Endoplasmic reticulum (ER) stress induces a program of translational and transcriptional regulation, designated the unfolded protein response (UPR), that collectively remedies stress damage and restores ER homeostasis. The protein kinase PERK facilitates the translational control arm of the UPR by phosphorylation of eIF2, a translation initiation factor that combines with GTP to escort initiator Met-tRNAiMet to the ribosomal machinery during the initiation of protein synthesis. Phosphorylation of the alpha subunit of eIF2 on serine-51 inhibits global translation initiation, which reduces the influx of nascent polypeptides into the overloaded ER. eIF2 phosphorylation also facilitates the preferential translation of stress-related mRNAs, such as ATF4 which in turn activates the transcription of UPR genes. In this chapter, we present experimental strategies and methods for establishing and characterizing global and gene-specific translation control induced by eIF2 phosphorylation (eIF2α∼P) during ER stress. These methods include assays for the detection of eIF2α∼P and its target genes. We also discuss strategies to address whether a given ER stress condition triggers eIF2α∼P through PERK, as opposed to other stress conditions activating alternative members of the eIF2 kinase family. Additionally, experimental descriptions are provided for detecting and quantifying a repression in global translation initiation, and identifying stress-induced preferential translation, such as that described for ATF4. Together, these experimental descriptions will provide a useful molecular "toolkit" to study each feature of the translational control processes invoked during ER stress.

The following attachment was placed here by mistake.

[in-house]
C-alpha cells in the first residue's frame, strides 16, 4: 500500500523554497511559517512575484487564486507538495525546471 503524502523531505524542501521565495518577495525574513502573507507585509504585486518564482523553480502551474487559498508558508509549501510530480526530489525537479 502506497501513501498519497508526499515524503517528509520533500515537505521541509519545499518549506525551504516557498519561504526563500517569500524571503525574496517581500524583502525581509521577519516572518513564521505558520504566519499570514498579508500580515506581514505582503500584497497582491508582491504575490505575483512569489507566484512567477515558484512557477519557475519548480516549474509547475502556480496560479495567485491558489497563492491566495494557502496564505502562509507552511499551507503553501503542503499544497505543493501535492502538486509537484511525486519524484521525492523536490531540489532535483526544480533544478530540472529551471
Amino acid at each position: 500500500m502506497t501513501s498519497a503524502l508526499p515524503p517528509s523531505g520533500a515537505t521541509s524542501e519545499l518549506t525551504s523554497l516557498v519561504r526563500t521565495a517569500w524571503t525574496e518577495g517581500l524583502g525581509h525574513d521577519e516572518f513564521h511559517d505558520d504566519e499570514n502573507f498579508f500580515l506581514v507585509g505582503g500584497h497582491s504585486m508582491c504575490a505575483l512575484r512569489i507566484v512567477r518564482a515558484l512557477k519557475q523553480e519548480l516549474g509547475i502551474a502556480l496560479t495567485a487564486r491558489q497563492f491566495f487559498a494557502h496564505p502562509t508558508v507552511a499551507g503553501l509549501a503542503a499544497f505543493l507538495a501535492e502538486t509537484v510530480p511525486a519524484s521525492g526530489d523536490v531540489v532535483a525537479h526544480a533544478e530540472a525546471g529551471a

|Number of pages||24|
|Journal||Methods in Enzymology|
|State||Published - 2011|
ASJC Scopus subject areas
- Molecular Biology